Balak: A Burden Of Blessings

When you are disappointed, upset or angry at yourself or at an event in your day, is your first reaction usually unprintable? Mine is, but only in hindsight and after some serious deep breathing do I eventually realize that what has happened embodies a teaching for me.  I don’t mean to be preachy here; I think that hindsight is a tool we’ve been given to help us develop as we should. In the duality of Creation, some of us feel blessed for who we are and what we have, while others curse who they are and what they do not have. A very fine line divides these actions as shown in my illustrations for Balak, this week’s parashah.

The story of Balak, Prince of Moab and Balaam, a character somewhere between a prophet and a wizard provides some comic relief in this parashah. Balak, terrified of the well-organized Israelites’ hostile advance on his country, imported Balaam from the Euphrates Valley to Moab, a distance of 20 days. Promising the wizard great rewards, he ordered curses placed on these invaders to buy himself a tactical advantage in the coming war. Though Balaam’s reputation preceded him, so did God’s plans for the Israelites. After twice warning Balaam not to accept Balak’s offer, He set obstacles in the wizard’s path, the most notable being a visionary talking donkey and one of His angels.

En route, the donkey, given ability to see the angel in its path, shies into a wall (near the quote). Balaam, unable to see the angel, impatiently whacks his donkey; to no effect. Unexpectedly, the donkey berates Balaam in return, for its miracle of speech is another of the extraordinary things that appeared on the eve of the first Sabbath at Creation. Eventually, Balaam is allowed to see the angel and proceed on his journey, but only if he agrees to follow the angel’s script in his meetings with Balak. In Moab, Balaam agreed to Balak’s order and performed sacrifices to herald his campaign of curses. However, when he opened his mouth on three separate hilltops to curse the Israelites, the Divine Spirit overcame him and a series of poetic blessings emerged instead.

Balak appears on the lower left of the page, his clothing adapted from Assyrian bas-reliefs of ancient kings. He is clenching an amalgam of spear and lightning rod in one fist and clenching the other in frustration at Balaam’s betrayal. The spear-lightning rod indicates his position of power. It is adapted from a stone plaque of the Canaanite storm deity Baal found at Ugarit and dating from the early second millennium BCE.

The figure of Balaam on the hilltop dominates A Burden of Blessings as his reproachful donkey looks on and the angel returns his sword to its sheath, mission accomplished. Clothed in turban and robes befitting his status as a wizard, he also wears two medallions. Since he may have come from ancient Iran, I chose the one around his neck to represent the Zoroastrian religion that would be practiced there beginning in 1000 BCE. The other is an astrolabe, symbol of his arcane knowledge and practices. His raised hands, appearing to have six fingers each, are intended to perform two gestures, the ‘manos cornutas’ (horned hands to ward off evil) and the priestly blessing.  The additional two fingers are shown in transparency to demonstrate the simple transformation of a curse into a blessing.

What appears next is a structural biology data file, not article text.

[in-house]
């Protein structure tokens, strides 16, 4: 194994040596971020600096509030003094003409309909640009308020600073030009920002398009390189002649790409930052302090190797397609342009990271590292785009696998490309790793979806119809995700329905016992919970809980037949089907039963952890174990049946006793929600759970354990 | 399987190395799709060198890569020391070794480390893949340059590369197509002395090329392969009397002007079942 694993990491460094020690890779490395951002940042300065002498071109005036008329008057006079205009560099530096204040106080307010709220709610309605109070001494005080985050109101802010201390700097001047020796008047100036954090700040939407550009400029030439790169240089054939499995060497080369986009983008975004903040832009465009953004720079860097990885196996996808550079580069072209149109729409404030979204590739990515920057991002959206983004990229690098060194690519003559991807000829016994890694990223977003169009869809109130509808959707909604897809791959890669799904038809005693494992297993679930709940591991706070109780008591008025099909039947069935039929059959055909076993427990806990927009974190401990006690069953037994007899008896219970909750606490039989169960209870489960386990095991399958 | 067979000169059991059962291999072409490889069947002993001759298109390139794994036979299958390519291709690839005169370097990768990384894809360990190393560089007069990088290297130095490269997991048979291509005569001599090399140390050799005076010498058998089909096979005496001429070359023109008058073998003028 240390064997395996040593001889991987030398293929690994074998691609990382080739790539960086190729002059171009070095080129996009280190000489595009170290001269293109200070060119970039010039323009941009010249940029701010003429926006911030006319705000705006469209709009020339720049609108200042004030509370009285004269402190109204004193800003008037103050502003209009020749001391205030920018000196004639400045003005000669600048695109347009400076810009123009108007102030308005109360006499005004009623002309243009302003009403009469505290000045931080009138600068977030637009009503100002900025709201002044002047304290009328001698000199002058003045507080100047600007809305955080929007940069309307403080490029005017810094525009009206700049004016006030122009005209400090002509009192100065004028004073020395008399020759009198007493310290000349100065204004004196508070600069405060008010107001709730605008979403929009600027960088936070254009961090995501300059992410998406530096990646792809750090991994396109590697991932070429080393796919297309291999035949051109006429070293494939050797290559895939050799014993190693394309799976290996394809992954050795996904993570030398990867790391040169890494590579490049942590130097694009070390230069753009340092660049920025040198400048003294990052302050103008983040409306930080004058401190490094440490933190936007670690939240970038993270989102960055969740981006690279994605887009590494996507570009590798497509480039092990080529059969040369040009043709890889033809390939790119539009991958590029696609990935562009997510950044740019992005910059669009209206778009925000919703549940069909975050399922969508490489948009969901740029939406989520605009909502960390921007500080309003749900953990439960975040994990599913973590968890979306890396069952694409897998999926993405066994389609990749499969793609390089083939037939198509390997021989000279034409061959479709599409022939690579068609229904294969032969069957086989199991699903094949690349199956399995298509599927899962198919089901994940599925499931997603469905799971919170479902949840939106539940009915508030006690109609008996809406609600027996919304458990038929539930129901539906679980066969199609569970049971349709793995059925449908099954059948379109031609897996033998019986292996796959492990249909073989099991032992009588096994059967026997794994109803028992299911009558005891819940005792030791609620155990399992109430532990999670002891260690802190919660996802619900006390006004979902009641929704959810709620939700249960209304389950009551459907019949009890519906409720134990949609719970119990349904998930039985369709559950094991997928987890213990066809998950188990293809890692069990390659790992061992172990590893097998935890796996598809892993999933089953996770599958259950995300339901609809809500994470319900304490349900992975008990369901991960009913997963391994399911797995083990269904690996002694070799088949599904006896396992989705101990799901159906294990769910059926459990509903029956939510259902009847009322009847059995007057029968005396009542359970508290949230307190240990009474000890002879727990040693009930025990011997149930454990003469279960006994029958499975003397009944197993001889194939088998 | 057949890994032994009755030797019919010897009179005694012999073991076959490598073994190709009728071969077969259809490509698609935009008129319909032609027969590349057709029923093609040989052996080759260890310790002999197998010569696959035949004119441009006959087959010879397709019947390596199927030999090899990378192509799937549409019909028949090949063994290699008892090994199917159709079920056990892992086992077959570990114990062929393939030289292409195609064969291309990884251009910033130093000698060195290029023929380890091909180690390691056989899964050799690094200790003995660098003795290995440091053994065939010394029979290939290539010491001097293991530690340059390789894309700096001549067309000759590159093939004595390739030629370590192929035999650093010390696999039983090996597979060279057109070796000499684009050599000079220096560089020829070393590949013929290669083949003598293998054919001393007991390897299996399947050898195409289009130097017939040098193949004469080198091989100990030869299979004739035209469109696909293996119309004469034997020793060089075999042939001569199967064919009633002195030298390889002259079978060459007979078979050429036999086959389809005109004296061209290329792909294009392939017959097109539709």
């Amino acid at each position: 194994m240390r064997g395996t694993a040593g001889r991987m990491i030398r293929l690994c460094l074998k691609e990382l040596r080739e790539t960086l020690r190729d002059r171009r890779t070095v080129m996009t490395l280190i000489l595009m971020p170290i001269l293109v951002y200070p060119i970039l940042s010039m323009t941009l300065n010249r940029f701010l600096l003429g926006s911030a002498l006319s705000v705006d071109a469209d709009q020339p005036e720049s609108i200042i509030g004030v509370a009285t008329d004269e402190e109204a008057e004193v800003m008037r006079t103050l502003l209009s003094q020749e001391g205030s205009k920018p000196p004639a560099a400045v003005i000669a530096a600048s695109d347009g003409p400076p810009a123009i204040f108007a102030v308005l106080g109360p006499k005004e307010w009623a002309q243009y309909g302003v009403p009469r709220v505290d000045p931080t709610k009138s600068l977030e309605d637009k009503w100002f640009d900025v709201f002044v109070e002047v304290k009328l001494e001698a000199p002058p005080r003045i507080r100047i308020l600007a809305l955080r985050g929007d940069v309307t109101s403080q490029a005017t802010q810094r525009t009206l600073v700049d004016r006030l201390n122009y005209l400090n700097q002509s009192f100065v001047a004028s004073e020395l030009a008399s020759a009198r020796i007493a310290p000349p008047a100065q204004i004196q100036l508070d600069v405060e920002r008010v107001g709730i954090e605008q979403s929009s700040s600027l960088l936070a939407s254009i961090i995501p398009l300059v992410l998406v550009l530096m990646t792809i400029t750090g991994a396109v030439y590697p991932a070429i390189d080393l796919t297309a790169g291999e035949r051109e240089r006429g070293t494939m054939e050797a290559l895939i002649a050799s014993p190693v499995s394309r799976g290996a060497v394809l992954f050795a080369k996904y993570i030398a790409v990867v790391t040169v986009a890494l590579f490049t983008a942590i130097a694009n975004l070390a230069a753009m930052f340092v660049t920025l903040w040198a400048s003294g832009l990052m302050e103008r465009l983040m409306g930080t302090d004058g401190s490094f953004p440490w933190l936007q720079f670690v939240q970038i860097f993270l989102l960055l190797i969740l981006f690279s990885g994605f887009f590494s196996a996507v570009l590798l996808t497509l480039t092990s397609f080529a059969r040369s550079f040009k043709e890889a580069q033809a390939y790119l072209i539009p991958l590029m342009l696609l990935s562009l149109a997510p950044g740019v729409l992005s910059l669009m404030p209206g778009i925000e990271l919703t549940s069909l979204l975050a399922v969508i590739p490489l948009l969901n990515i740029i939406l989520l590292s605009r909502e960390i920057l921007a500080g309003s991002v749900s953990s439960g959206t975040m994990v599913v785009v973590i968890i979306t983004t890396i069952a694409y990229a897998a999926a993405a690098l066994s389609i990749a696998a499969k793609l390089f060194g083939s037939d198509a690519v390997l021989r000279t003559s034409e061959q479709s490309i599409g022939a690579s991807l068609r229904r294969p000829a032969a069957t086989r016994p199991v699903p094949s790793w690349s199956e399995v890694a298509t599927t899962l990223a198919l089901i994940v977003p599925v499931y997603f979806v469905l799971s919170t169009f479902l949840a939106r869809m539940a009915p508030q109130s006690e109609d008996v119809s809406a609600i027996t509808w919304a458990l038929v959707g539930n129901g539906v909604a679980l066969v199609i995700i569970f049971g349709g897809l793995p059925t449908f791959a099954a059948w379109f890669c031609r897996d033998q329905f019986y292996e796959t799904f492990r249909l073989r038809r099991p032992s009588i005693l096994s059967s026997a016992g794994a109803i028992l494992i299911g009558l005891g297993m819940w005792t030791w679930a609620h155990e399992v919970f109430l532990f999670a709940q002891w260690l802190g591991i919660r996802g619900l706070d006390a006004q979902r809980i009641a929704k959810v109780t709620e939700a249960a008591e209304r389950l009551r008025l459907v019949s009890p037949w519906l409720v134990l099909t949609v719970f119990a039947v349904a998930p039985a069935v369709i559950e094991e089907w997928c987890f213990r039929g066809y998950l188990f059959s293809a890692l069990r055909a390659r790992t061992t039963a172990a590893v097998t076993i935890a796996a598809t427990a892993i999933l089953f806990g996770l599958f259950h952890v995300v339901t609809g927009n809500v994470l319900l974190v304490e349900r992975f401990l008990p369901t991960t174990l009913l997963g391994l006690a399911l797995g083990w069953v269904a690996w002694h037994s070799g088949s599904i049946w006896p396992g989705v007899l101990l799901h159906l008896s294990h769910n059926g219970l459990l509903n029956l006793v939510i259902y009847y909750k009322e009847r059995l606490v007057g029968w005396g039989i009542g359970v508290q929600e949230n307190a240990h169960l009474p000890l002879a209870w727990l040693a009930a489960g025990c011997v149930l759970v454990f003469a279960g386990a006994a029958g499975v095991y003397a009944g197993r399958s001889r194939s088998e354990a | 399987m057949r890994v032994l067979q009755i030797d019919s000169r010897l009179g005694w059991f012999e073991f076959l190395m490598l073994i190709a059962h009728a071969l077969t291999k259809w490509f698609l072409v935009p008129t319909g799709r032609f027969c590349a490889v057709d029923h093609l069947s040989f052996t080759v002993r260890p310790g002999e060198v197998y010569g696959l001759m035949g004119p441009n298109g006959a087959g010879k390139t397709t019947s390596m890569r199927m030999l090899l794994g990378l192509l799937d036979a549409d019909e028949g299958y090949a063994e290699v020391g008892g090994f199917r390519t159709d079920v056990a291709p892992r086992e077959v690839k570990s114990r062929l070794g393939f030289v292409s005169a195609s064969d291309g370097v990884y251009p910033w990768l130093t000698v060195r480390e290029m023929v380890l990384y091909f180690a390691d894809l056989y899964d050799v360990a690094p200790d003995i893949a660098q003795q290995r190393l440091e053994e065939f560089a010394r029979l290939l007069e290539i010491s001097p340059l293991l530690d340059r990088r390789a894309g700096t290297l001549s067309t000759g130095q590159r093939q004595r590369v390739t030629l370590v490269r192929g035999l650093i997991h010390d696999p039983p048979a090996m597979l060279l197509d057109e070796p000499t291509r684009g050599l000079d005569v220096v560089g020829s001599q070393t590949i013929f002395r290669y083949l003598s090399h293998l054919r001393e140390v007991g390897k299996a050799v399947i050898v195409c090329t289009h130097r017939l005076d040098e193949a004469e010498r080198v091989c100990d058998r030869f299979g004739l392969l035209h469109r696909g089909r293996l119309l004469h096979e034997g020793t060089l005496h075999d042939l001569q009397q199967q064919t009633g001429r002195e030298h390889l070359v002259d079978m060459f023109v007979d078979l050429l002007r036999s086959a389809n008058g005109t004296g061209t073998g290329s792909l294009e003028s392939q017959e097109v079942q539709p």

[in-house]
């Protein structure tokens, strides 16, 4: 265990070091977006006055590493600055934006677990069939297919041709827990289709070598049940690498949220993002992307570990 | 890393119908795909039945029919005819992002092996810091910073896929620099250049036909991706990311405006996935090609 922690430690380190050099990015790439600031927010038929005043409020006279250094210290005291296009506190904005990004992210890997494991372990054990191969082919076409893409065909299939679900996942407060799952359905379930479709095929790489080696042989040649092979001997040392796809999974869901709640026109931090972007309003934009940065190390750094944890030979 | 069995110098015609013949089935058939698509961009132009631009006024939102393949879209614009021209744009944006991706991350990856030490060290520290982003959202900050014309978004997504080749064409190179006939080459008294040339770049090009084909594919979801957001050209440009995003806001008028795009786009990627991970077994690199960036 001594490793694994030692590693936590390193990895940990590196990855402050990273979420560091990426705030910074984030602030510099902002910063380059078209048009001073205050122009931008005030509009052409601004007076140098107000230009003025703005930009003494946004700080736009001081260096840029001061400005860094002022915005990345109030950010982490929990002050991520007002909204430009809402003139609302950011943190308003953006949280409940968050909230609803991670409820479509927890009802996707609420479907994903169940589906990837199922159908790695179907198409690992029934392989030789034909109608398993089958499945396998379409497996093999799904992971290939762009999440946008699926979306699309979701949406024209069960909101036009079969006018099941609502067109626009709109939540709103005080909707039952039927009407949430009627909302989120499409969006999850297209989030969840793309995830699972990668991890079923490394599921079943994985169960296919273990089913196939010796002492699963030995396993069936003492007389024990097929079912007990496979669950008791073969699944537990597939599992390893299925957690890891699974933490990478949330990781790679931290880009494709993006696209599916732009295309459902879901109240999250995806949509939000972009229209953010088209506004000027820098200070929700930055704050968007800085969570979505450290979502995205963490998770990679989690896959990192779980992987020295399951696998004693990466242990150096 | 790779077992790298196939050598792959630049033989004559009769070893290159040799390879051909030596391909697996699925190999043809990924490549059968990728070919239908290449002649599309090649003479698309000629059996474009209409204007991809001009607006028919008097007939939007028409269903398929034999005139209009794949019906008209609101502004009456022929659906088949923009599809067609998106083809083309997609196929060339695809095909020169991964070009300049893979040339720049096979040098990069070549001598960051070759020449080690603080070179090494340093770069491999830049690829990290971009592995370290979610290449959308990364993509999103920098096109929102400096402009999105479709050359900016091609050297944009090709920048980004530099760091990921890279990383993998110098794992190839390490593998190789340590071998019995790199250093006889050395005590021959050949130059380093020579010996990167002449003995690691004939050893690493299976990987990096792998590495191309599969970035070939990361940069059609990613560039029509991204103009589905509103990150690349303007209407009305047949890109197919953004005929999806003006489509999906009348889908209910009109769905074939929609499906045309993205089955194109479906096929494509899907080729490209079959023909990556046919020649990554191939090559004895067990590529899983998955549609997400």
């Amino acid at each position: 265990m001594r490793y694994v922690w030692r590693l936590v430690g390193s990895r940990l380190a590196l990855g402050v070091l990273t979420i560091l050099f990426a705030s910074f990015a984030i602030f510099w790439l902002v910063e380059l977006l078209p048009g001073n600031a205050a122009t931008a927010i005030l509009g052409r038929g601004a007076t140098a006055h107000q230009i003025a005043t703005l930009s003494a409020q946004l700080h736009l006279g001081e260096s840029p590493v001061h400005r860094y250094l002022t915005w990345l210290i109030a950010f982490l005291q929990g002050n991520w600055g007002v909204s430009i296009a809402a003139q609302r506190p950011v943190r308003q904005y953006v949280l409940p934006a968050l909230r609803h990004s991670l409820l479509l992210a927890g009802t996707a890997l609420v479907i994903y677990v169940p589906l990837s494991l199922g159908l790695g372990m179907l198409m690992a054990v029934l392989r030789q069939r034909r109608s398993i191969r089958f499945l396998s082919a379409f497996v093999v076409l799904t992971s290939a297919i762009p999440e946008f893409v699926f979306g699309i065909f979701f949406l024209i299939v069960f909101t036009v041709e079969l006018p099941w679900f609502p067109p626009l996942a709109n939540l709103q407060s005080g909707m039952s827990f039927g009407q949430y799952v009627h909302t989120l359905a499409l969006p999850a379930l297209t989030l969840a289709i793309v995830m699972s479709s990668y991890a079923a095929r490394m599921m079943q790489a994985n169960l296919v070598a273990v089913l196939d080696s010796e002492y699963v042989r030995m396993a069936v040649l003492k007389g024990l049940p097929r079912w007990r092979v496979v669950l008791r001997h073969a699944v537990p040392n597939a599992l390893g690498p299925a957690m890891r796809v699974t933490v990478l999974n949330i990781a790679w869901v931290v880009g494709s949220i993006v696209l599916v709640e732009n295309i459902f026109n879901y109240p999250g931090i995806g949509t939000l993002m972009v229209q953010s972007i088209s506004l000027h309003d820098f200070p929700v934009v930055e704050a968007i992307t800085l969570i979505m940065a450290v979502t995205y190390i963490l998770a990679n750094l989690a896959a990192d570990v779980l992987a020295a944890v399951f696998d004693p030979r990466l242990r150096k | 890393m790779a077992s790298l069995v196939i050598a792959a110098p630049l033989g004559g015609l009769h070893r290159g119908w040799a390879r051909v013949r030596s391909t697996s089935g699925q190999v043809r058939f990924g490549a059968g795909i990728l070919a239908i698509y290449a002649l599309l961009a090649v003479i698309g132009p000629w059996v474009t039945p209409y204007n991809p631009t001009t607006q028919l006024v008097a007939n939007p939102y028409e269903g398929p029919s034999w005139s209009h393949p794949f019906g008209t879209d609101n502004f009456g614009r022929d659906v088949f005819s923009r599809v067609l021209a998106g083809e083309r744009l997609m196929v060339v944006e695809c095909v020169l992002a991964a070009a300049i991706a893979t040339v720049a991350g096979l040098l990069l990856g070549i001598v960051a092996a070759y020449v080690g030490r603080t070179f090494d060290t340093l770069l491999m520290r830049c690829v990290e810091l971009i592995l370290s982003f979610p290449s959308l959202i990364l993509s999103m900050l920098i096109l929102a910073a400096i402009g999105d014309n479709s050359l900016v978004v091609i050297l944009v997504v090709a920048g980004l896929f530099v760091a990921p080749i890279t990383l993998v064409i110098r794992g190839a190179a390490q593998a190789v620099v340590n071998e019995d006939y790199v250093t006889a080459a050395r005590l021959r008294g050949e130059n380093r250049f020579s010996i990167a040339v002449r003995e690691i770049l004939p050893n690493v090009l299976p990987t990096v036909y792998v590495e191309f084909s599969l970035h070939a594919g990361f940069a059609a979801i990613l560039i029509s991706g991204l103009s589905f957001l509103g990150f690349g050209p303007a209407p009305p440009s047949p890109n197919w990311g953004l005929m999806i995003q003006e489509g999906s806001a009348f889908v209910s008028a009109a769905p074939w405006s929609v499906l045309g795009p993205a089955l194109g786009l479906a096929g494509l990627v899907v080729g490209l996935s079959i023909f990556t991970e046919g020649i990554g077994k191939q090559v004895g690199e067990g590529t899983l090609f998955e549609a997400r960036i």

In The Lion’s Shadow, the encampment of the Twelve Tribes of Israel assumes the shape of a Star of David around the Tabernacle (Mishkan). This image reflects the census taken at the beginning of this parashah. It also represents Balaam’s second oracle to Balak. The king of beasts is a metaphor for the Jewish people and justifies reports of Israels’ fierce and holy nature by treading on Sobek, the important Egyptian crocodile god, symbolizing the defeat of the Egyptian army at the Reed Sea.

To date, ‘Imaginarius‘ has mostly focused on glimpses into my book, Between Heaven & Earth: An Illuminated Torah Commentary (Pomegranate, 2009). I will continue to do so, but beginning next week, I will also present other images from my portfolios that address a wide range of ideas. I encourage you to visit often and share your thoughts on what is presented there. Are you curious about what it means to be an illustrator who also writes? Have you been harboring a secret project that would be encouraged by some subjective feedback? To the best of my ability, no question or comment will go unanswered and I welcome your challenges! We have much to teach each other and that is part of  the blessings we share…

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